This one’s just confusing. In the age where a person can hide behind a digital persona, it’s hard to understand why people in the position of power do so. Even President Trump still has his Twitter account which has created a windstorm with every tweet. Others do it because of a perceived lack of power – It’s really easy to be someone that you’re really not, when you’re behind the keyboard, and not in the presence of real people.

The case of Brian Colangelo and his “burner” Twitter accounts is confusing and very interesting. Bryan Colangelo is the current President of Basketball Operations for the Philadelphia 76ers. The same 76ers that made a decent playoff run and have drastically improved over the last few seasons. Colangelo, previously the President of Basketball Operations for the Toronto Raptors, was also the recipient of the 2007 Executive of the Year award, following a strong season by the Raptors leading to the Atlantic Division title. Praised as a savvy and experienced NBA executive, Colangelo’s name was attributed with success. So why would someone with this reputation feel the need to use social media accounts that were not his own?

The reports coming out are that the generic accounts, not directly linked to Colangelo in any way, were used to do everything from criticizing players, comment on coaches, and comment on items not even related to his team. There were comments regarding Rookie Markelle Fultz and All-Star Joel Embiid. There was public criticism of Raptors President Masai Ujiri. One of the accounts allegedly telegraphed the trade that would help the Sixers acquire the first overall pick in the 2017 draft. These allegations, along with several other factors, have led some to believe that Colangelo was using the accounts to manipulate the media and voice his opinions anonymously.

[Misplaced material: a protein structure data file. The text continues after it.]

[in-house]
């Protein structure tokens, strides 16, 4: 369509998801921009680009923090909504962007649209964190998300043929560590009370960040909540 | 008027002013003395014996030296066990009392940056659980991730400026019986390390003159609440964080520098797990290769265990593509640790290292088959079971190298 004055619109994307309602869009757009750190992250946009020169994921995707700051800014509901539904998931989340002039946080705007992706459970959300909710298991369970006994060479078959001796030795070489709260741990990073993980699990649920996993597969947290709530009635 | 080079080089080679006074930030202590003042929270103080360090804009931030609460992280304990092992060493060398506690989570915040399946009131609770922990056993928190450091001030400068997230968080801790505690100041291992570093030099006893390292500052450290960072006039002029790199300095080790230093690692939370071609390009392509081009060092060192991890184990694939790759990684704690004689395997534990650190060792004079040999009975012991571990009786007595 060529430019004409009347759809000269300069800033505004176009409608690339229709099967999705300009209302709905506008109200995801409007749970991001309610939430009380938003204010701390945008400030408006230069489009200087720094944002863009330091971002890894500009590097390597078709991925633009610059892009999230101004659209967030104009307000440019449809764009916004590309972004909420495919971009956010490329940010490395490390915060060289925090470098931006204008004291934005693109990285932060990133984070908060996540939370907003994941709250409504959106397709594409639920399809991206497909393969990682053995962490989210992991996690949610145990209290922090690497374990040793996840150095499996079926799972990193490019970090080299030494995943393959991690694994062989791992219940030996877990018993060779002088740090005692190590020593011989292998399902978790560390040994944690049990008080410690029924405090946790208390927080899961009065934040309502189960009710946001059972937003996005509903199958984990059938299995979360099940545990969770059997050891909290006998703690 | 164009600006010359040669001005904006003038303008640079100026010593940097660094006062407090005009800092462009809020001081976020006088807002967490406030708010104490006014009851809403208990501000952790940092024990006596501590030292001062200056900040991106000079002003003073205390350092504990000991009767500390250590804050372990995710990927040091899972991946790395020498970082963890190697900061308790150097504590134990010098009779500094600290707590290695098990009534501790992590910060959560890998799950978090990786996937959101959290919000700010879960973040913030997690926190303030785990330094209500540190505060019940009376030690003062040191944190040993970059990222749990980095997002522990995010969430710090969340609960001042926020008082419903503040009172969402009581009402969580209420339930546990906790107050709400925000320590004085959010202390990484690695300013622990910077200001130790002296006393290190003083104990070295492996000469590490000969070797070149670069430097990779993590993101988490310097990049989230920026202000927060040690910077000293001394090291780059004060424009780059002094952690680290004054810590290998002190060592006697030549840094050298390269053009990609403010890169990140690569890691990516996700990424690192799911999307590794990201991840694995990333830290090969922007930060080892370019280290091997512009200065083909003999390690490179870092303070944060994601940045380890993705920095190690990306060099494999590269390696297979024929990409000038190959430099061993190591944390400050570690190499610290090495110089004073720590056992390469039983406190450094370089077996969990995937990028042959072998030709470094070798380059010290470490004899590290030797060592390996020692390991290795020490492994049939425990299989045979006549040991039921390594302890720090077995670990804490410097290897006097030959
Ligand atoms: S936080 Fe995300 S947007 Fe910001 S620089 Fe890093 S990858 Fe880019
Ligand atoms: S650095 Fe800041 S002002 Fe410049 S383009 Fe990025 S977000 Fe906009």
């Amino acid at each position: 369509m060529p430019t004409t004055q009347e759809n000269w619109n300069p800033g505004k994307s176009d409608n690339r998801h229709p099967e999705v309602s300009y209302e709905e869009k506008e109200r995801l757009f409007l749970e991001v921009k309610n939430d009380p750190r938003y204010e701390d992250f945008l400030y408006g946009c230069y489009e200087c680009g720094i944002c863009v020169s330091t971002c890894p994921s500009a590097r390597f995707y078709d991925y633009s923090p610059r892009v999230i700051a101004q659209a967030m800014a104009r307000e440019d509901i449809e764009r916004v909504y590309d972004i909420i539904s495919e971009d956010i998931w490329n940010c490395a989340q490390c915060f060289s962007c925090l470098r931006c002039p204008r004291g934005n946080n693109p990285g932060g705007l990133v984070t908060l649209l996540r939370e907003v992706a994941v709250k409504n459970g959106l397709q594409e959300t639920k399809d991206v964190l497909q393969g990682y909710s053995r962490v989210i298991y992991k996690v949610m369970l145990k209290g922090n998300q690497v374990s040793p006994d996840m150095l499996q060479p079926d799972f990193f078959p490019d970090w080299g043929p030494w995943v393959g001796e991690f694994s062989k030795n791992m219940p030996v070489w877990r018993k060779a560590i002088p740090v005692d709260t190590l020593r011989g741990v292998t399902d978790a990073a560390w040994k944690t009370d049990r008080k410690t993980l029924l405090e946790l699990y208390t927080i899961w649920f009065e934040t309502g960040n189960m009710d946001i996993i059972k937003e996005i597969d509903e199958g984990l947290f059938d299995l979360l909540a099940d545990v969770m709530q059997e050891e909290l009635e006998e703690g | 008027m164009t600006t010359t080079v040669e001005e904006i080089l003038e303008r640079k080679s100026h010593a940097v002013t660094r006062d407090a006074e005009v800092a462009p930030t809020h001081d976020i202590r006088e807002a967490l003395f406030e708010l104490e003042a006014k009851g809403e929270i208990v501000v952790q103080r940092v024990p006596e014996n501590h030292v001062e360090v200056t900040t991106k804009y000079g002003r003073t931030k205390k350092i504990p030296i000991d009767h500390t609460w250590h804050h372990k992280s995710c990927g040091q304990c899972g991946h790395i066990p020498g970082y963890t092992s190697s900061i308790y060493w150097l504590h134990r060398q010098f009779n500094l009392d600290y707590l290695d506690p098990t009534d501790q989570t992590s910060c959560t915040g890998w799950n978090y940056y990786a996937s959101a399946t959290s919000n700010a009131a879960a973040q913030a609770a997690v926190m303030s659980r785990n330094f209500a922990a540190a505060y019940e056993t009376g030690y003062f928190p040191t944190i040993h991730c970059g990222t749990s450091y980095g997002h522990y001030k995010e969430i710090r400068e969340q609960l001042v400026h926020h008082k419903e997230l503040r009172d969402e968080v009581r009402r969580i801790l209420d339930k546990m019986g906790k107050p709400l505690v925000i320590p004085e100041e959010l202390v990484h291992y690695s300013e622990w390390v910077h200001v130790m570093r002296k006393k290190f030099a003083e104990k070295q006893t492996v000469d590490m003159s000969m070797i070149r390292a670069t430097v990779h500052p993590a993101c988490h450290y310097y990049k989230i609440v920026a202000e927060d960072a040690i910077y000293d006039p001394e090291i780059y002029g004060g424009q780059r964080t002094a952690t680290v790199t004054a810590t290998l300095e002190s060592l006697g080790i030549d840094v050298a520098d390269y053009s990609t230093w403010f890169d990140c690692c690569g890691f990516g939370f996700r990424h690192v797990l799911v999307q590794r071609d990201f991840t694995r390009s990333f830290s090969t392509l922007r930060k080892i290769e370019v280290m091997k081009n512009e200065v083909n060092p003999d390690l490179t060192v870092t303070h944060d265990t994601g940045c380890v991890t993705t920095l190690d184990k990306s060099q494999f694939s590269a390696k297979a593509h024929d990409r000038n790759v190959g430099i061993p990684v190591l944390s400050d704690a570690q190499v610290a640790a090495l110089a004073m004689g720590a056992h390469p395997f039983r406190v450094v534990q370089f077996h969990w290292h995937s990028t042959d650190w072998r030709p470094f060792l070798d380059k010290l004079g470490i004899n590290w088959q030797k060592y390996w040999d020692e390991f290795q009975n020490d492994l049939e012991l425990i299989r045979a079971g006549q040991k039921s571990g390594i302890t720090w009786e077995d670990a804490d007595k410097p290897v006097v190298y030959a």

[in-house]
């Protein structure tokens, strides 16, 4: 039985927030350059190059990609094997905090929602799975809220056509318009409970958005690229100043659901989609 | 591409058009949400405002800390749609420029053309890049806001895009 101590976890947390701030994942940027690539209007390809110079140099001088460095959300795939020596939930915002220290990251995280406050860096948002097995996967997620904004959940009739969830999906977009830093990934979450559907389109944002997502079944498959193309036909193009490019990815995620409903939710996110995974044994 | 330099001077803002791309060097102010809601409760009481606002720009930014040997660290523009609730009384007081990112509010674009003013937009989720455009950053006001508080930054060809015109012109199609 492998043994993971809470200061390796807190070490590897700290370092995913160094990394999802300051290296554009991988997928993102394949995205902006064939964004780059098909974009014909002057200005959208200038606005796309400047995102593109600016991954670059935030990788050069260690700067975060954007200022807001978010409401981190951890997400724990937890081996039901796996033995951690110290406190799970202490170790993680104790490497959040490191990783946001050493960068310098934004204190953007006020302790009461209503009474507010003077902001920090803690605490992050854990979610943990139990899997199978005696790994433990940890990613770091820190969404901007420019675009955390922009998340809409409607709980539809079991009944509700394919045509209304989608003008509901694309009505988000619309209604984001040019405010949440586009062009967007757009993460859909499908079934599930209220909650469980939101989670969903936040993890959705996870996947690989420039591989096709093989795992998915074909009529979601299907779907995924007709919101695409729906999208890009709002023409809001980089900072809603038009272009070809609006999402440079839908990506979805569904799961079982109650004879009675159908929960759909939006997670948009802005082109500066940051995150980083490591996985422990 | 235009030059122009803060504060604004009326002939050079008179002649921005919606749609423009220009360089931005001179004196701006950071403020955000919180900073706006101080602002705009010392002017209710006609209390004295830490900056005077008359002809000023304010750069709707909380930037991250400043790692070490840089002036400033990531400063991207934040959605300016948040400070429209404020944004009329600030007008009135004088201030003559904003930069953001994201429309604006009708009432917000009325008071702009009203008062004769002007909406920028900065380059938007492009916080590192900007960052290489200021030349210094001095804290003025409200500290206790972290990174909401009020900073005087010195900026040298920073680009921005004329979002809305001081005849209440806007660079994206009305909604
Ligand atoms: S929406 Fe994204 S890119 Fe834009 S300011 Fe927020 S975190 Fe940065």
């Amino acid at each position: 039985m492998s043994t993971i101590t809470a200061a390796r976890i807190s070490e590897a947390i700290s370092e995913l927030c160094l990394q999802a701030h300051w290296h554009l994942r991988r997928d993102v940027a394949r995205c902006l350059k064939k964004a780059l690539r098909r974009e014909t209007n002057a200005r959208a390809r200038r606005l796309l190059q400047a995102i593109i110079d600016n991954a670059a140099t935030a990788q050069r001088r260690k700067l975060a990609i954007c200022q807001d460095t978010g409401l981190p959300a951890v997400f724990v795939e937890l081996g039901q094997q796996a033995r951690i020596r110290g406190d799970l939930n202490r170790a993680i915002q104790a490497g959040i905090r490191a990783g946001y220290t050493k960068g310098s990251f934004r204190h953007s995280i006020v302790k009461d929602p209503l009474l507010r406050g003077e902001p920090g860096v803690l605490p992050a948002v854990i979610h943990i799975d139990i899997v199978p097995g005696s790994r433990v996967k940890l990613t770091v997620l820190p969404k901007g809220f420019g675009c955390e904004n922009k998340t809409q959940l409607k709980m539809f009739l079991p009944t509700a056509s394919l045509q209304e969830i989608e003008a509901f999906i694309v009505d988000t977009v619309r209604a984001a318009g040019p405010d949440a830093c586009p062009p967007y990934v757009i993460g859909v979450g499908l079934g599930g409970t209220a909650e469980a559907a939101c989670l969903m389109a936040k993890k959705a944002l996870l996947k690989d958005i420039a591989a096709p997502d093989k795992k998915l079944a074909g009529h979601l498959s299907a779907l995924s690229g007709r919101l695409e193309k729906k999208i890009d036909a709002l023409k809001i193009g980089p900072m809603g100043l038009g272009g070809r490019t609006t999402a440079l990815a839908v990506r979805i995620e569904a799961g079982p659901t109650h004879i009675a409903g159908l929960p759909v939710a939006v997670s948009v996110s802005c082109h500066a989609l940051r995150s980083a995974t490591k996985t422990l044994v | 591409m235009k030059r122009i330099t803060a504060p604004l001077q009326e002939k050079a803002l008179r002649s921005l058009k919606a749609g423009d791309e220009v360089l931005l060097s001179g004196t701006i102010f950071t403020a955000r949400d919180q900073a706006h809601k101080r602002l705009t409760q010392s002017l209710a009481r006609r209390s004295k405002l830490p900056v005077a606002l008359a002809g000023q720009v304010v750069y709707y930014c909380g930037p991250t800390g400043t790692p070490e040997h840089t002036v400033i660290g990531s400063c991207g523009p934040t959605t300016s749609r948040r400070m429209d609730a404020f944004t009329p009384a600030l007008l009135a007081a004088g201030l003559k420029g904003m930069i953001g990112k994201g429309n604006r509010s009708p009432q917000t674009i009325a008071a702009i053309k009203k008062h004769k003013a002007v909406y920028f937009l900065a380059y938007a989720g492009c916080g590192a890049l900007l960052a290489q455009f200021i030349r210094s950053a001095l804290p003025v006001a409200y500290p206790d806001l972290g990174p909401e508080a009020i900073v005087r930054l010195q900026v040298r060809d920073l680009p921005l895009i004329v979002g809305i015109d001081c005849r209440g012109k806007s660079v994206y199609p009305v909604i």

An anonymous tip, ironically from a generic Twitter account, stated that this individual had found patterns in follows, likes, and comments in five Twitter accounts that Colangelo is accused of using. The five Twitter accounts included one that silently followed media members, player agents and 76ers’ staff. Other accounts were more active, tweeting and responding to fans and comments. Some were more active than others, with some being active up to the last week of May. Following this anonymous tip, the accounts were questioned with the organization directly, and after some additionally questionable activity, lead to a formal investigation by the team.

For what it’s worth, Colangelo is denying any knowledge of the accounts, except for one. He claims he used the Twitter account @phila1234567 to stay in tune with the climate of the media and the team’s fanbase. His statement reads:

Like many of my colleagues in sports, I have used social media as a means to keep up with the news. While I have never posted anything whatsoever on social media, I have used the @Phila1234567 Twitter account referenced in this story to monitor our industry and other current events. This storyline is disturbing to me on many levels, as I am not familiar with any of the other accounts that have been brought to my attention, nor do I know who is behind them or what their motives may be in using them.

As this story is still developing, there will be more to unfold, but at this point, you can start to draw your own conclusions. This has sent ripples throughout the league, just as the NBA Finals are set to begin. His players are showing some support, stating that they will wait for the truth to come out before making judgement. For a league constantly working to protect and improve its image, this is the latest in a number of social media blunders that have gained widespread media coverage.

More to come…